About the only thing that can be said definitively about the ‘’disappointing’’ Chinese first quarter GDP numbers is that the markets’ reaction to them underscores how sensitive they are to anything that smacks of bad news out of China.
China did, after all, only fall a few bips short of consensus expectations of its growth rate, with GDP growth of 7.7 per cent against the consensus that it would come in around 8 per cent.
Given that it is only a quarter and also that China’s economic statistics tend to be viewed with considerable cynicism the sell-off in equity, commodity and currency markets that the release of the March quarter data triggered throughout the region might have been a little premature. It may also be that China is going through one of its periodic de-stocking cycles, affecting industrial production and investment.
Even if the slowdown in consumption growth and slowing investment in property that the data appears to reveal does reflect developments in China, however, that wouldn’t necessarily be a major negative.
China’s new leaders have made it clear that they want to shift the balance of China’s growth away from investment and exports towards domestic consumption and are less focused on the quantum of growth than on its quality and sustainability.
They have pulled back on profligate spending by government officials and state-owned companies and signalled their intention to clamp down on property market speculation, although there are still very strong levels of credit growth occurring within the economy which may boost growth later in the year.
China’s own target for GDP growth this year is 7.5 per cent, although in the past it has consistently over-shot its stated targets. Given the recessed state of Europe, the still-weak state of the US economy and its own efforts to reorient its economy towards more sustainable and stable growth it wouldn’t be surprising if the growth rate this year was at the lower end of expectations.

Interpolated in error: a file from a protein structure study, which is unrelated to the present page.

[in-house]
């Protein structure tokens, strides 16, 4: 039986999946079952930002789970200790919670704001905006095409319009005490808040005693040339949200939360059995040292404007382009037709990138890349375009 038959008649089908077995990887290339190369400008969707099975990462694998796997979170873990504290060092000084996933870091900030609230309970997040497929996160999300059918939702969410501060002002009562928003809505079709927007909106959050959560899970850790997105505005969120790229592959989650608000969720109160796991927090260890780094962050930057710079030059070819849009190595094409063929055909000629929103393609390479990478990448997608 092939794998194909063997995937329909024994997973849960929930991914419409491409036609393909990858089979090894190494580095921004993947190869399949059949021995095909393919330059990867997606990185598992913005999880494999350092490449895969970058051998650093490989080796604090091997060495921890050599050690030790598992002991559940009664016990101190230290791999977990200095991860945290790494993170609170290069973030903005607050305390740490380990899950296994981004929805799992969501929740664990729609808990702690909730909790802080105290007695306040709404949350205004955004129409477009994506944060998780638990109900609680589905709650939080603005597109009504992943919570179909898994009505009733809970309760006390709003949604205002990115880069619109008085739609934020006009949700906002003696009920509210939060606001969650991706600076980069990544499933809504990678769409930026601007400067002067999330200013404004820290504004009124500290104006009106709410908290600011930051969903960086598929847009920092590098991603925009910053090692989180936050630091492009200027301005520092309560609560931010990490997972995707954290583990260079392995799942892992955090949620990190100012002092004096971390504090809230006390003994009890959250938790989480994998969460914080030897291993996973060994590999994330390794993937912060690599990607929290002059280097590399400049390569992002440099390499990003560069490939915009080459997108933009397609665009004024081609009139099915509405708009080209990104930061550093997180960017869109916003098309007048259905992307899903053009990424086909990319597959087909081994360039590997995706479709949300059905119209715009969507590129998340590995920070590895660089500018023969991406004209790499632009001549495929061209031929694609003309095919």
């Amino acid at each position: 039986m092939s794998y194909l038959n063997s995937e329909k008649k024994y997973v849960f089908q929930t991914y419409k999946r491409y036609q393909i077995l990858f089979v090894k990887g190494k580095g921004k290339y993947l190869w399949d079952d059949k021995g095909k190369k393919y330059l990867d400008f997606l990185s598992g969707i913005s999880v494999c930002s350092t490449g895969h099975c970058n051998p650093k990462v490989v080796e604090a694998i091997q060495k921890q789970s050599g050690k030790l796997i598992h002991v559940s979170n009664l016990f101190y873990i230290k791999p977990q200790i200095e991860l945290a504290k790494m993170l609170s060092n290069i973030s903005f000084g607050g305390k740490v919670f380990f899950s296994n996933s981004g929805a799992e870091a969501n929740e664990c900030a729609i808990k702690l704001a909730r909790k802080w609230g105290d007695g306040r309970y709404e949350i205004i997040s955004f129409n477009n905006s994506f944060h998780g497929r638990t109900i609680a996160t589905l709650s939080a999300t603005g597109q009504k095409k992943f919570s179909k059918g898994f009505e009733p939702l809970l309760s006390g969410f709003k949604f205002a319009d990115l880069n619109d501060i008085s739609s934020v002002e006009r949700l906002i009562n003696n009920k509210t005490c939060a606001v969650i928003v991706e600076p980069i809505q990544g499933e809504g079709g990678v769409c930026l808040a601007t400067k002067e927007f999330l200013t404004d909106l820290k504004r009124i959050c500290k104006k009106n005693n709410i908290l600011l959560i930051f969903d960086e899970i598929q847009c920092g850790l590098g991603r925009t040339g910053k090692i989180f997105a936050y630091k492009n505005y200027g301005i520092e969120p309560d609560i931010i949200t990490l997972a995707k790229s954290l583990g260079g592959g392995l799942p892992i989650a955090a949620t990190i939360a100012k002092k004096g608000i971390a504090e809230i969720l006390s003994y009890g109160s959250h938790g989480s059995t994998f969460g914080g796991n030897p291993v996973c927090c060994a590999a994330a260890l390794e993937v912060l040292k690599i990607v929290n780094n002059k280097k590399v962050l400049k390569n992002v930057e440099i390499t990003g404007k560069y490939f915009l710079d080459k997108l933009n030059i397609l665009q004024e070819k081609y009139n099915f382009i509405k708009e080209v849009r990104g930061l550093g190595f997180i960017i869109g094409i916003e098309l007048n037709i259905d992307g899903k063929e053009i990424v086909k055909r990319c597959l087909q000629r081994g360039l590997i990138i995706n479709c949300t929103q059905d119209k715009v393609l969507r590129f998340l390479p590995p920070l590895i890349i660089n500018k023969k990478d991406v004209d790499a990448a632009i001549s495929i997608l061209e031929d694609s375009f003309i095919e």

In fact that is something the markets, and resource companies in particular, will have to learn to live with.
BHP Billiton’s chief financial officer, Graham Kerr, told a conference in Sydney only last week that BHP believed China would aim for more ‘’moderated’’ growth of around the 7-8 per cent mark over the next few years, trending down to 6 per cent. That’s a long way short of the double-digit growth rates China generated during the period of the resources boom.
Combine the likely lower growth rates (albeit from an economic base that has grown dramatically in the past decade) with the significant expansion of supply still occurring in commodities and the impact on resources companies and economies is likely to be leveraged, which is why the sector has been mothballing plans for new investment and is now focused obsessively on cost bases that were inflated during the boom period.
To maintain social stability and their own positions, the Chinese authorities will, of course, do whatever it takes to maintain solid rates of growth and have the capacity and demonstrated willingness in the past to run more expansive fiscal policies if they feel growth is likely to significantly under-shoot their own targets and threaten that stability.
Thus, while China’s economy might grow at lower rates in future than it has in the past there is probably a base level of growth that will continue to support growth in resource sectors volumes, if not prices, for lower-cost producers.